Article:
(QuTech) The quantum internet will be an infrastructure for reliably entangling and teleporting quantum bits (qubits) between remote nodes around the world. Not only will it offer fundamentally improved security compared to today’s internet, but it will also enable a range of game-changing applications. Remotely entangled qubits are for instance a key resource for doing distributed quantum computing, synchronising atomic clocks, and extending the baselines of telescopes. Thanks to recent scientific breakthroughs in entanglement generation, a quantum internet could be realised by the end of this decade if also the novel engineering challenge of scaling this technology can be overcome. To that end, the availability of capable modelling and simulation tooling to design and validate this new technology will be essential!
Designing a scalable quantum network stack
What are the key capabilities of such a simulation tool? Realising a quantum internet will require reinventing the complete network technology stack in terms of both hardware and software. Each layer of the stack must contend with the error-prone and short-lived lifetimes of physical qubits, which can probabilistically degrade or vanish while in transit or stored in memory. That means accurate physical modelling and time tracking are critical as well as the capability to efficiently deal with stochastic processes. Also important is the versatility to model a range of networkable quantum devices that rely on different physical principles, such as defect centres in diamond, ion traps, and atomic ensembles. Finally, to scale to large networks, the tool should be capable of classically simulating thousands of qubits, a priori a very resource intensive computational task.
NetSquid, a simulation platform for scalable quantum networks
At QuTech we addressed the need for a simulation platform capable of designing scalable quantum networks by developing NetSquid, the NETwork Simulator for QUantum Information using Discrete events. Its key innovation is to combine discrete event simulation, which is a modelling paradigm suited to network systems, with a specially developed toolkit for dynamic quantum computation. That allows NetSquid to accurately track quantum information over time across large and complex networks, and deal with the probabilistic feedback loops prevalent in quantum networking. Other notable features include a modular component library for versatile physical modelling, and a powerful asynchronous framework for programming network behaviour.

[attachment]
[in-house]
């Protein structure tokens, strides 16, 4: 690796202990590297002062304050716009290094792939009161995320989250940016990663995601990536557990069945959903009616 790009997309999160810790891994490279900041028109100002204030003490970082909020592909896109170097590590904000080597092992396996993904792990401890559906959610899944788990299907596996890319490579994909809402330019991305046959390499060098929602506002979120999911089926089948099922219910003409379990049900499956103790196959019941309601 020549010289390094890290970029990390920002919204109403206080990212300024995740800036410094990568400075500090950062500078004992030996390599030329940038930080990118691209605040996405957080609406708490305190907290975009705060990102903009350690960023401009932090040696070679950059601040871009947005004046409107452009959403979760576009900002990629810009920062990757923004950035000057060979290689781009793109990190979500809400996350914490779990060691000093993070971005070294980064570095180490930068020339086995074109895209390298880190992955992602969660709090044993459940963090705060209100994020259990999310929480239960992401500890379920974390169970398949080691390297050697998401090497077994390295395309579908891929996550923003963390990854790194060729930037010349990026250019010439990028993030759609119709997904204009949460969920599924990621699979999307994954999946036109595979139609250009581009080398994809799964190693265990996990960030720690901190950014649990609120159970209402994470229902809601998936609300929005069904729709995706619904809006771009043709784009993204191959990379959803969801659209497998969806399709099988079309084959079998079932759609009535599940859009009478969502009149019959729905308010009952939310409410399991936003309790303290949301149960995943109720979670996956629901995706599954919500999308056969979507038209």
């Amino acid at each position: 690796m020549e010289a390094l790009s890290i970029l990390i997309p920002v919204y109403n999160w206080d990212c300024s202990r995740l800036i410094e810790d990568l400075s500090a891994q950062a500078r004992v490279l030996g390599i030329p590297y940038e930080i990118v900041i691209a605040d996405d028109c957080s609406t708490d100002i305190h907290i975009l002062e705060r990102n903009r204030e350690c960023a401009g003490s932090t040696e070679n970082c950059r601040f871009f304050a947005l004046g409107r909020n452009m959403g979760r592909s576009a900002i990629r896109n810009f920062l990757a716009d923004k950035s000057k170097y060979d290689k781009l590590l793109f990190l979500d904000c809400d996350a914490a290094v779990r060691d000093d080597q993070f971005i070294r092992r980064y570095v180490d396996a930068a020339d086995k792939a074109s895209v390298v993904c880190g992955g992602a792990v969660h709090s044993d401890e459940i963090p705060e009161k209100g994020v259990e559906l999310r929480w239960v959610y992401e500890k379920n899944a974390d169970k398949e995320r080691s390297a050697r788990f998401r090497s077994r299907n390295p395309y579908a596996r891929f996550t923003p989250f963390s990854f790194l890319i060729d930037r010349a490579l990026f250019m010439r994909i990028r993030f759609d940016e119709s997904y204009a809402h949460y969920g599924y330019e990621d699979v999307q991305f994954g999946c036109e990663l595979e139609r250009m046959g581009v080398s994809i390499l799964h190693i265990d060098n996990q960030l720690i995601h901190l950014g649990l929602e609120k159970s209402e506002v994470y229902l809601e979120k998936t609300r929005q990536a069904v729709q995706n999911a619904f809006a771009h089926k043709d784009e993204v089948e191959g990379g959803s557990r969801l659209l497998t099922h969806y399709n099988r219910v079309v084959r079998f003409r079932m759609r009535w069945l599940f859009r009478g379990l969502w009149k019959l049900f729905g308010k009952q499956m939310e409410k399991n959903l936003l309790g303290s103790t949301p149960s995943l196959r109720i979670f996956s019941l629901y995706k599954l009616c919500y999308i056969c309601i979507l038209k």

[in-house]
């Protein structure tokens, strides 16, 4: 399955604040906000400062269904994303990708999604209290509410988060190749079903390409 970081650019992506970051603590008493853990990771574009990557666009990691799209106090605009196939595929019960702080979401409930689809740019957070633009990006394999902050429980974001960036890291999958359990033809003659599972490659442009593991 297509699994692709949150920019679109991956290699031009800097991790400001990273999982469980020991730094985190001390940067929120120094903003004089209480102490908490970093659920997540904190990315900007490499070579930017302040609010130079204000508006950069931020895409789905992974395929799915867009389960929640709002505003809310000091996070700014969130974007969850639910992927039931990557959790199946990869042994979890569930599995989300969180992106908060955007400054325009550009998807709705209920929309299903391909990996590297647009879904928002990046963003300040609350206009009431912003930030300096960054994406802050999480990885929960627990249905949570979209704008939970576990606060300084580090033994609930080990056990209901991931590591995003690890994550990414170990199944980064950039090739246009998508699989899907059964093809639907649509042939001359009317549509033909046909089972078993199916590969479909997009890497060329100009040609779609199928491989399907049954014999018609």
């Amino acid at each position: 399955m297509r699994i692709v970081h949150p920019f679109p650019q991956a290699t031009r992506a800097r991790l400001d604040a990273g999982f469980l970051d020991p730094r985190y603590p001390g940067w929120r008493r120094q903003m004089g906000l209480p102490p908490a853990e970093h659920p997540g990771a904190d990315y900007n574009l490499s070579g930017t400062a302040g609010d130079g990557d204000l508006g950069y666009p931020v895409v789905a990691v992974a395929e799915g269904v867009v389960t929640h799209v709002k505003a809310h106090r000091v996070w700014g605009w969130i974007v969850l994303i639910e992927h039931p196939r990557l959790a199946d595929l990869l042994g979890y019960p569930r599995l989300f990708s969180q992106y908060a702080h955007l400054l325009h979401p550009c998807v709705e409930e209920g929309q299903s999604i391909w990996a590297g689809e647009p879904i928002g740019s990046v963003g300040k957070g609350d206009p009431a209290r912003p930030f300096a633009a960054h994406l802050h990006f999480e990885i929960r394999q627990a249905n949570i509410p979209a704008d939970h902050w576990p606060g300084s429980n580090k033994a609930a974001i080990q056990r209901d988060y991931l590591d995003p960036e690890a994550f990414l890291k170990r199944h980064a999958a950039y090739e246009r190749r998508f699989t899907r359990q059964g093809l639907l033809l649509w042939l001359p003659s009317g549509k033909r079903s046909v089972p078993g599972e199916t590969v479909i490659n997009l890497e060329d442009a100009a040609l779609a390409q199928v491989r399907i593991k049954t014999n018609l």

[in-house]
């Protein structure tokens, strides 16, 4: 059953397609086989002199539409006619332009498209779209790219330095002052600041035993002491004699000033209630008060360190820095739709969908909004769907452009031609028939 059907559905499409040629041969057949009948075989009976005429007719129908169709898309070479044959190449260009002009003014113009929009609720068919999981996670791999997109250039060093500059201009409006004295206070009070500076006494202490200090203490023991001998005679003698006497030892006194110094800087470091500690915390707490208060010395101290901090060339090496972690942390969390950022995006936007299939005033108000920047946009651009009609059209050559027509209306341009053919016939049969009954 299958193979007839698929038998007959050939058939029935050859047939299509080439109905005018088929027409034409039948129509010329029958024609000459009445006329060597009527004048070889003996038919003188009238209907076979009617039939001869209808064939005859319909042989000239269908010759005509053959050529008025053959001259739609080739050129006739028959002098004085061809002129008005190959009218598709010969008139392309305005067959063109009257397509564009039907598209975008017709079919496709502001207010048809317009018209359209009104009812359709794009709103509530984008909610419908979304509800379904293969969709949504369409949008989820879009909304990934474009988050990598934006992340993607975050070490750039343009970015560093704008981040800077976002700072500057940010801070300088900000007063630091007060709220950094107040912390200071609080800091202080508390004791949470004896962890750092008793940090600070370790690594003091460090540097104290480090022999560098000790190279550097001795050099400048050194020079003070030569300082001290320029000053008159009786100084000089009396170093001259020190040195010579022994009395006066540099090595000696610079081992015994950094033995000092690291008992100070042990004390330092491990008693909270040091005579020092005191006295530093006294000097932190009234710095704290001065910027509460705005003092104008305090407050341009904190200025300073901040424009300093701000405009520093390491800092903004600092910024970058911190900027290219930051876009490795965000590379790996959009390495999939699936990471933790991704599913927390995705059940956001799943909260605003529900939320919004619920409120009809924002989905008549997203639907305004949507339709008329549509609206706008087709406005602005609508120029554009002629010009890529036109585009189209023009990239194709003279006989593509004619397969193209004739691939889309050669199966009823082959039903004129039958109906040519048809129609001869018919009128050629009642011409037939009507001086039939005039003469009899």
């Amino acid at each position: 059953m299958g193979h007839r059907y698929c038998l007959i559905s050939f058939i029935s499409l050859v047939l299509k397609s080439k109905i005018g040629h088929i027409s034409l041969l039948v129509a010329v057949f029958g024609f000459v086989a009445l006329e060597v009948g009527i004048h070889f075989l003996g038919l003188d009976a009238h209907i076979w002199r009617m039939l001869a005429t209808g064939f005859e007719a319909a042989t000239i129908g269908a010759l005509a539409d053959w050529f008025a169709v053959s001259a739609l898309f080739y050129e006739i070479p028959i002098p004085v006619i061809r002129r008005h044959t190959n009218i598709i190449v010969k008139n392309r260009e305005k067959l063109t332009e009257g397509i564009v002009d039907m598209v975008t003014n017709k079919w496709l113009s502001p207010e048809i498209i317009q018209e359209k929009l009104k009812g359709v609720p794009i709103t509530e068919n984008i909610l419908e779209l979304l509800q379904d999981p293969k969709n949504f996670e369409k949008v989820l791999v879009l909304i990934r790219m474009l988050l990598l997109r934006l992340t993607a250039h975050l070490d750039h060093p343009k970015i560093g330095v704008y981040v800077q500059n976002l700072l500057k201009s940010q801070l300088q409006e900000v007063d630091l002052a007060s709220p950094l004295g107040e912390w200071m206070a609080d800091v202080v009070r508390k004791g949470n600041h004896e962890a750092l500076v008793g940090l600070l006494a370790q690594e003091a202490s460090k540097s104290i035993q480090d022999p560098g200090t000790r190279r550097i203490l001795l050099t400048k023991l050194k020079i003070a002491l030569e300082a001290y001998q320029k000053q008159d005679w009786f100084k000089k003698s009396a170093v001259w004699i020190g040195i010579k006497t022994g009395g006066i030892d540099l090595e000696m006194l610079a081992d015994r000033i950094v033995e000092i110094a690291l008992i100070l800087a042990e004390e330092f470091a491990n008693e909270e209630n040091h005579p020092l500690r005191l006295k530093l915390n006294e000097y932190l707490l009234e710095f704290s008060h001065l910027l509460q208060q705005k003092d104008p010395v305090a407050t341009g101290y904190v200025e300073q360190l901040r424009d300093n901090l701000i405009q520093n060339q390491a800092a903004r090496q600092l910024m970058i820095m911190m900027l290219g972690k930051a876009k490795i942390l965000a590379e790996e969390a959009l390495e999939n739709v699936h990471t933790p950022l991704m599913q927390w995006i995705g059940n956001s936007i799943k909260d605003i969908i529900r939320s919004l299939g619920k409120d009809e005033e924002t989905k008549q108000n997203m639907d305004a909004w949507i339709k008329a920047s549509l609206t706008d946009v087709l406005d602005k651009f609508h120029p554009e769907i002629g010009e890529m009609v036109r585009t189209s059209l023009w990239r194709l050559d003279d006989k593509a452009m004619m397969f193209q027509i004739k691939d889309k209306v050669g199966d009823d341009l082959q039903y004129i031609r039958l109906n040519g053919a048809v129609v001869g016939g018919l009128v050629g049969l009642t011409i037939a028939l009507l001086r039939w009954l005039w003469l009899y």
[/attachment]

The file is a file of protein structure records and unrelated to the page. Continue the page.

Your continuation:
A design tool for engineers and scientists
Testbeds to demonstrate the building blocks of a quantum internet are being actively worked on around the world, bringing together research and development expertise from academia and industry. NetSquid aims to enable the engineers and scientists working in this domain to effectively design and validate every layer of the necessary quantum network stack. Use case examples of NetSquid include:
• Exploring the performance and requirements of quantum devices and their interconnections,
• Optimising quantum network architectures and network topologies,
• Designing and validating network protocols and control plane software,
• Studying end-user applications and their feasibility on non-ideal real-world hardware.
NetSquid was publicly released in June of 2020 and has a growing user base with 400 registered as of May 2021. Researchers at QuTech have already used NetSquid to develop the world’s first link layer protocol for a quantum network, and NetSquid is for instance used by the EU-funded Quantum Internet Alliance project to determine the requirements for building a pan-European quantum internet infrastructure.
Modular quantum computing architectures
Another promising domain for a design tool such as NetSquid is modular quantum computing. Quantum hardware platforms for quantum computing all have a limit in size beyond which they will need to be interconnected to scale further. These networked computing architectures share many of the same challenges of quantum networks in terms of communication applications, and thereby also the same modelling and simulation challenges that NetSquid has been developed to solve. We look forward to new collaborations for applying NetSquid to this exciting domain!
For more information about NetSquid see https://netsquid.org or contact Rob Knegjens (rob.knegjens[at]tno.nl).